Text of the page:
After the European championships in Turin I wrote that the gold medal was a gift to Irina Slutskaya. In Moscow, in my opinion, her lead in the short program was a gift. However, Irisha’s free skating was an absolute triumph, the best attack from this long deserving fighter. The little lady of the big house managed to rise above her illness and pain to show all she learned over the years from Zhanna Gromova, Margarita Romanenko, and ten years of international competitions. Just as her first, the second gold medal of the World Champion Irina Slutskaya was honestly earned. I would like to see as her direct heir on this throne Italian Carolina Kostner, whom I consider the best young skater of European style. In addition, Carolina is a very classy young lady, a modest girl whose character is not infected by even a microbe of star sickness. After her, perhaps, it will be turn of my current Junior favorite Olga Naidenova.
In the days of ice dance competitions I was often asked why the judges are ignoring the wonderful Bulgarian team Albena Denkova and Maxim Stavijski. I answered that, in my opinion, three factors have to contribute for the victory: atlete(s), coach, and federation. In the Bulgarian trio one leading horse stopped pulling its weight even before Dortmund, going its own way and leaving the team somewhat lame. I don’t know whose bright idea it was to lower the impression from the mastery of those skaters through a uniquely losing free skate. Well, perhaps I know but won’t tell. It’s disgusting.
I was impressed with the champions Tatiana Navka and Roman Kostomarov. Alexander Zhulin succeeded in creating a winning dance for them, and even managed to make Roman open up on the ice, making him show uncharacteristic flexibility and softness. Kostomarov seems to have taken off his protective armor. Tanya, meanwhile, sparkled with every facet of her extraordinary talent and skill.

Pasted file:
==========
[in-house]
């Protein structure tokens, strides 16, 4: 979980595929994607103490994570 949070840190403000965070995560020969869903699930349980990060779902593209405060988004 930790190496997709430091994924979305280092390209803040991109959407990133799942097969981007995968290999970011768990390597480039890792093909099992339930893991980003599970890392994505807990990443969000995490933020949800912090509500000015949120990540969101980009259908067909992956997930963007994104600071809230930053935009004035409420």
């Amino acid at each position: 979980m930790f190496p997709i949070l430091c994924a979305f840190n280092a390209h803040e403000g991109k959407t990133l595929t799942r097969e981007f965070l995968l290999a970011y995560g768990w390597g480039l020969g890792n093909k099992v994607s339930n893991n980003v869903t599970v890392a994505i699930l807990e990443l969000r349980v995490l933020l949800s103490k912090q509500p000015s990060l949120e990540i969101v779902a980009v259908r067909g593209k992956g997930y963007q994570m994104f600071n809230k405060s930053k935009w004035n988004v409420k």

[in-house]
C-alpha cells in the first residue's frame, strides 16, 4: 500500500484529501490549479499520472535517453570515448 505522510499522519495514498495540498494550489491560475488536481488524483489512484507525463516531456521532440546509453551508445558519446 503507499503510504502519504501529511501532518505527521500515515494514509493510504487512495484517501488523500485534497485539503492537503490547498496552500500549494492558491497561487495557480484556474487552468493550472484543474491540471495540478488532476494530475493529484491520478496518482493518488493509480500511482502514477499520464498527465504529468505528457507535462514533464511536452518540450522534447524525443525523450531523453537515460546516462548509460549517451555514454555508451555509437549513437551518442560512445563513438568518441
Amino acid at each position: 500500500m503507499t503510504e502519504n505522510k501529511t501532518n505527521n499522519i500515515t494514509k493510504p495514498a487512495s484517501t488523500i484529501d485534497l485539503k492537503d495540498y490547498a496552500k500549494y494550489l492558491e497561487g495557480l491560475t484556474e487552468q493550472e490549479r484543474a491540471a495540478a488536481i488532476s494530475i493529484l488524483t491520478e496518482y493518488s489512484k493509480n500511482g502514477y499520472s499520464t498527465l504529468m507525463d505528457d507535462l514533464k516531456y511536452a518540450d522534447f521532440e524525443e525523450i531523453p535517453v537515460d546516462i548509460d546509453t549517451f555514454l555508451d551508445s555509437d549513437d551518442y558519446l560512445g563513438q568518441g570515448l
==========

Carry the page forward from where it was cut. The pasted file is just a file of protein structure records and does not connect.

To be fair, I consider the first placement in the free with four mistakes a gift of fate, this time played by Russian Figure Skating Federation. This, however, is not the dancers’ fault, and not their work. If the judges considered them the best – then they are World champions, with which I once again congratulate Tanya and Roma.
As to the American pair Belin/ Agosto, I was greatly excited by their original dance, and mildly so by their free. Thin as a needle, the doll-like Tanith doesn’t exactly fit the profile of the hot passionate “romano chavela”. On the other hand, I’m sure that if Tanith, dressed as a gypsy, came up to any man (including the almost former me) with an offer to read his fate, he’d gladly offer her more than his hand. It’s too bad that the team won’t be able to compete at the Olympic Games in Turin. They’d be almost guaranteed a place on the podium.
Looking very good were also the French Dlobel – Schoenfelder, having soaked in and put into their programs the ideas of several brilliant coaches including Tatiana Tarasova. Back in Turin the audience marveled at their Original and Free dances; in Moscow Isabelle and Olivier have surpassed themselves. However, even considering their free dance the best of what I’ve seen, I fully agree with a statement of Marin Skotnicky. This dance coach, famous for his innovative ideas noticed that the Frenchmen’s skating is robotic, that they don’t put their souls into the dance. And the dance without soul is an army march.
I had to be impressed by the free dance of the first Israeli team Chait/ Sakhnovsky, exhibiting the biggest speed on the ice. Galit and her partner are impressive – they managed to maintain this crazy speed throughout the program.
Well, finally we come the Ukrainians Elena Grushina/ Ruslan Goncharov, as much the dance veterans as the winners. Nikolai Morozov found Ruslan a very winning image, while Elena had hers from birth. The technique of this husband and wife team with impeccable, but their traditional love of the classics creates an illustion of turning the free dance into the thousandth anniversary show of “Swan Lake” on the Bolshoi Theater stage in great need of repair. Maria Petrova and Alexei Tikhonov almost managed to avoid that mistake this season.
As to the absence of tickets and the presence of many empty rows, I wrote about it last spring in the “Moscow Championship Spiral”.
Artur WERNER, 03/23/2005